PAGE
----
Are there any office appliances more frustrating than the infamous color ink cartridge? Most modern offices have at least one color printer. In all likelihood, your office only uses the black-and-white functionality 99% of the time, but the colors are nice to have. Or, they would be. Except that, the 1% of the time you actually need the color printer functionality, the printer informs you that the cartridges are out of ink.
How is it possible that color ink cartridges go bad? You know for a fact that no one uses them, so how could they "run out" of ink? Well, it turns out, the reason why they've stopped working is because no one uses them. Here's why color ink cartridges seem to go bad, and how you can prevent it from happening.
How They Go BadThe liquid ink used in inkjet cartridges is very environmentally sensitive. When it's exposed to open air (the way it is when its cartridge is installed in a printer), the ink dries rapidly. When you actively use the color cartridges in your inkjet printer, the ink doesn't get the chance to dry. Left alone and unused while installed in a printer, ink can begin to dry in as few as 3-4 weeks.
It may take some time for a cartridge's ink supply to dry out completely, but unfortunately, drying can render ink cartridges unusable well before that happens. Crusty, dry ink seals off the passage between the cartridge and the nozzle inkjets use to direct and dispense ink during printing. When ink can't pass through the nozzle, the printer can't shoot it onto the page. The cartridge isn't actually out of ink, but your printer can't use it, so it displays its "cartridge out of ink" error message.
How to Prevent ItPrinter Ink can go a lot longer without drying out if it isn't exposed to open air. Keep any ink cartridges that aren't in active use in sealed containers like their original packaging or ziplock bags. Store them somewhere that's dark, dry, and not too hot or cold. Store the cartridges horizontally, not vertically, to keep the ink from collecting on one side. Try to keep dust from collecting on (and in) the cartridges. Expensive toner tends to last longer than cheap toner, though there are exceptions. No matter how high-quality your toner cartridges are, they tend not to store well after a year.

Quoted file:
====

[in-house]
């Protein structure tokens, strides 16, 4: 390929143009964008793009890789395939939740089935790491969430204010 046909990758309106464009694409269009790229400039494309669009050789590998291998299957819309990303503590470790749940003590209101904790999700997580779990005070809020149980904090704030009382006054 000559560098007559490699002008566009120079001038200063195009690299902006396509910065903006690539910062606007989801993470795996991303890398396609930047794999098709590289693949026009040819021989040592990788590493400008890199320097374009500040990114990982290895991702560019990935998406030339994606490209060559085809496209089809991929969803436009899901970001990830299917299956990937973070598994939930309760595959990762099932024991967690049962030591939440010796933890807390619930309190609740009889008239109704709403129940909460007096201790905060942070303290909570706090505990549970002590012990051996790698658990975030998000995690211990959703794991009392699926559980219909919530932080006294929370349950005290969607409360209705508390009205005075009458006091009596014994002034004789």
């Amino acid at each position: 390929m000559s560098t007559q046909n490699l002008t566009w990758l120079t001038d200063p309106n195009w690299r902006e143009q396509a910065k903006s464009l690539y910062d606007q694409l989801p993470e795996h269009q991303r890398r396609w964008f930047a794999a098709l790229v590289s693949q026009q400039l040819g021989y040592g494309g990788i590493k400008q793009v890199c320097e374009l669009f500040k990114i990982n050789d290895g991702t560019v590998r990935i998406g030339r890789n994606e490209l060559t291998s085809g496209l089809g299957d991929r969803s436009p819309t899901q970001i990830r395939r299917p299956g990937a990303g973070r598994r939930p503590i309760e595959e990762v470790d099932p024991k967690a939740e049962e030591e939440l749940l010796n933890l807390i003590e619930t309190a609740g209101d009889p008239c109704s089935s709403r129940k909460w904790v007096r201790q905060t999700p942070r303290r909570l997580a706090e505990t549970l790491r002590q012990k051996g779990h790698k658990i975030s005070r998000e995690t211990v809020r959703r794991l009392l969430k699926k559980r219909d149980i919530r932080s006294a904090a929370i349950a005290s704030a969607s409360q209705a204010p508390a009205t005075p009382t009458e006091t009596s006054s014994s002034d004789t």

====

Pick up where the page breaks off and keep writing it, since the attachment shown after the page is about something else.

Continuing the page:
After you've installed a cartridge, the best way to keep it from drying out is to actually use it. Print something in color about once a week, even if it's just a simple test page. If you don't plan on using your color printer very often, you can just store your cartridges in controlled environments, and only install them when you need them.
How to Fix ItNone of these methods are surefire ways to preserve dry cartridges, but they may at least help extend their lifespan. First, if you're having problems completing a print, ask your printer to run the print-head cleaning function.
If that doesn't work, remove the cartridge from the printer and place it in a bowl of warm water. There's a risk of staining with this method, so use a bowl you don't use for eating. Immerse the cartridge in the water. Use a cotton swab to rub the area that connects to the nozzle directly to break up dried ink. Wipe the nozzle and cartridge dry, and try the print again. If this doesn't work the first time, try it one more time. If the cartridge still won't work after two attempts, replace it.
AlternativesIf your company doesn't use the color printer very often and you don't want to worry about safely storing cartridges, you should consider investing in a laser printer. Laser printers are more expensive than most inkjets, but they use a powder-based ink that never dries out, so you won't have to worry about cartridges going bad.
You could also contact Coordinated Business Systems to ask questions about your printer or have a printer consultation. Our experts can tell you why your printer isn't working as effectively as it should and help you figure out how to solve the problem. We could also set you up with a brand new inkjet or laser printer and teach you how to use it as effectively as possible. Ink cartridges can be annoying, but remember: you always have options.